HC Deb 31 March 1952 vol 498 cc1177-9
54 and 55. Professor Sir Douglas

Savory asked the Secretary of State for Foreign Affairs (1) whether he has now received a reply to the note which he addressed to the Spanish Government with regard to the attack on the Protestant Church in Seville; and what restitution has been made for the damage done;

(2) whether, in view of the fuller details now available, he will make further representations to the Spanish Government concerning the burning of the communion table, committed during the attack on the British-owned Protestant Church in Seville; and if he will call for action against the attackers.

Mr. Selwyn Lloyd

The Note already presented by Her Majesty's Ambassador at Madrid requested the Spanish Government to ensure that the persons responsible for the outrage should be properly punished. The Spanish Government's reply which has now been received regrets the incident and states that the matter will be dealt with according to law. Two persons believed to have participated in the occurrence were arrested by the Spanish police on the spot. No restitution has yet been offered for the damage done.

Sir D. Savory

In Question No. 55 I ask the Minister whether he will make further representations in view of the details which have now come to light, namely, that the hymn books and Prayer Books were piled up on the Holy Table, covered with an inflammatory liquid and set on fire; and, according to the report of an eye-witness, which I have in my hand, an attempt was made to burn the clergyman himself, with shouts of "The Protestants are now finished"?

Mr. Lloyd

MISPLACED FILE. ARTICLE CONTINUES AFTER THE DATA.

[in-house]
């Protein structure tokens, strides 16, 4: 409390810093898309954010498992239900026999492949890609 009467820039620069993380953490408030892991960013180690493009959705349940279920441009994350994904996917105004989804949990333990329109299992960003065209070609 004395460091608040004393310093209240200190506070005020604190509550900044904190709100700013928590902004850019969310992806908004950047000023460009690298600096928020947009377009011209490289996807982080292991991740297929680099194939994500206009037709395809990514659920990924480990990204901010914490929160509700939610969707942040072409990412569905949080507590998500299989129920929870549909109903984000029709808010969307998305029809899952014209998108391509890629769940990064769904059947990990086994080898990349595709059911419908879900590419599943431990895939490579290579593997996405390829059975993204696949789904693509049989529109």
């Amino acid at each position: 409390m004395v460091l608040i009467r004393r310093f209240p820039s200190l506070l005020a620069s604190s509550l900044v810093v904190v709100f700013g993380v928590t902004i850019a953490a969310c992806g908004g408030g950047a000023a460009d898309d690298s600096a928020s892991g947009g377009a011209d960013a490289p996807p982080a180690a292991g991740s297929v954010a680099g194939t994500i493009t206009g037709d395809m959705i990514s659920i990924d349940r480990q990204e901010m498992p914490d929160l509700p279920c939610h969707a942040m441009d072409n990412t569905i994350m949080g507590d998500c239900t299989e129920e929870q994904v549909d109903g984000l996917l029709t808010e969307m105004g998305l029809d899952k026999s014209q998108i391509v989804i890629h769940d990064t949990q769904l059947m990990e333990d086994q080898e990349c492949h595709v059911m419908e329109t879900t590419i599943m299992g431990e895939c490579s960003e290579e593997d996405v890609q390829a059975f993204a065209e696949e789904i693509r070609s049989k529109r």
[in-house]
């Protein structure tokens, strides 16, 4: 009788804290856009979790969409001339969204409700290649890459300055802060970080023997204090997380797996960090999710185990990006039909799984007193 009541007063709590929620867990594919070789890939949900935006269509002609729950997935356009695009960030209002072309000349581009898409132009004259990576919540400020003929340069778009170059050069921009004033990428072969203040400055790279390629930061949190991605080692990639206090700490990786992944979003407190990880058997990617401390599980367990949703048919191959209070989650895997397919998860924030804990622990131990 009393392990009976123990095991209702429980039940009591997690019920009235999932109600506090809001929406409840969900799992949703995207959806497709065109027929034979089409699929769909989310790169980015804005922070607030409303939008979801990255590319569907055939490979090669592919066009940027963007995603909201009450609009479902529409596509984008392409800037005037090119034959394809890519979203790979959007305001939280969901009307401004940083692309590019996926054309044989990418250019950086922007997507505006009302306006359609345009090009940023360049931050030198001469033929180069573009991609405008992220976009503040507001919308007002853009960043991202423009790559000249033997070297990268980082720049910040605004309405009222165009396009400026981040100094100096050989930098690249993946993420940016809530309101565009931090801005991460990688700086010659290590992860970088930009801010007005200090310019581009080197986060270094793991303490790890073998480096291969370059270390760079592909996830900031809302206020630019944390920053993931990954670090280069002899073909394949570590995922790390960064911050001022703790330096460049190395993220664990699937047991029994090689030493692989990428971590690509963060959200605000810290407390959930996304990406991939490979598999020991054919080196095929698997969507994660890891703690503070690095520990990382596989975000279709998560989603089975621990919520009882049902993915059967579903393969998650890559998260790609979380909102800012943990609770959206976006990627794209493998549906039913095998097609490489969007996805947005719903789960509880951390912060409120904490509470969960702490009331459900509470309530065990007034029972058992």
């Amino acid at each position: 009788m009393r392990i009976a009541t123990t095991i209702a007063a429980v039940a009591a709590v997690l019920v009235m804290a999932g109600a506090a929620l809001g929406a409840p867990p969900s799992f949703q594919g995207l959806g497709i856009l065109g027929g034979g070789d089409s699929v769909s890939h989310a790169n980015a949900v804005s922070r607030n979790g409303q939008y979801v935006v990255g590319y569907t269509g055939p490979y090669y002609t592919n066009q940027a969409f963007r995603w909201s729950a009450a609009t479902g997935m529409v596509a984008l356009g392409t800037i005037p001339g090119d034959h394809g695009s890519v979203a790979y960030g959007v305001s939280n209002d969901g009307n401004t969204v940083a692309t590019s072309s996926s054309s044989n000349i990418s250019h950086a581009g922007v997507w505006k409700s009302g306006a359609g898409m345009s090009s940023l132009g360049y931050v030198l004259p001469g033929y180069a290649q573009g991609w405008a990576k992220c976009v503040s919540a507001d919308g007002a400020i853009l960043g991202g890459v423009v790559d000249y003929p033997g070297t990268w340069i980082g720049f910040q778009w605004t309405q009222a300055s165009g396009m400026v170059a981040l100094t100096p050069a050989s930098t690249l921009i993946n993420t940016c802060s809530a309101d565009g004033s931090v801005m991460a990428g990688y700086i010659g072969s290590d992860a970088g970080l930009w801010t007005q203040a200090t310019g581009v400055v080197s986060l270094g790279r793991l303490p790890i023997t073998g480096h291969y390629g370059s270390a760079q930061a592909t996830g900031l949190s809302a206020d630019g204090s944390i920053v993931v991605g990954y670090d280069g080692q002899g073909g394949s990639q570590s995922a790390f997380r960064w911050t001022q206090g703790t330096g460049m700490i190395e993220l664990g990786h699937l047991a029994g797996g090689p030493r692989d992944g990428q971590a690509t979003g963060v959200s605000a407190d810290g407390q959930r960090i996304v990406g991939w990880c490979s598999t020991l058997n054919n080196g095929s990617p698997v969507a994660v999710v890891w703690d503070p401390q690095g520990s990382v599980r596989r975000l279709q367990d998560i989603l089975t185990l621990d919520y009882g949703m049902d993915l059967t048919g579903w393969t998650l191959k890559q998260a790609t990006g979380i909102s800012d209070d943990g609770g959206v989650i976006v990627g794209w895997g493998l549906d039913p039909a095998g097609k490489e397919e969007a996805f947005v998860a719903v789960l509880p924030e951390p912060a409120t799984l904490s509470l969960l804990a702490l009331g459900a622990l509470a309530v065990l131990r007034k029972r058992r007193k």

At the time the original representations were made, a full account was available of what was alleged to have occurred. It was pointed out to the Spanish Government that this incident was considered regrettable by Her Majesty's Government, and the Spanish Government have agreed that it was a regrettable incident.

Mr. E. Fletcher

Does the Minister of State agree that it is not enough for the Spanish Government to regret it? This is not a mere isolated incident. How can the Franco Government expect to be treated as a civilised Government when incidents of this kind take place. Will the Government make the strongest possible representations about a repetition of this kind of incident?

Mr. Lloyd

It is necessary to keep a certain balance with regard to this incident. There is not one scrap of evidence to indicate that the Spanish Government were in any sense implicated in it. The view of Her Majesty's Government is that this was the act of a certain number of irresponsible people. The Spanish Government have stated that they are going to take legal proceedings against certain people, and it would be very much better to leave the matter there.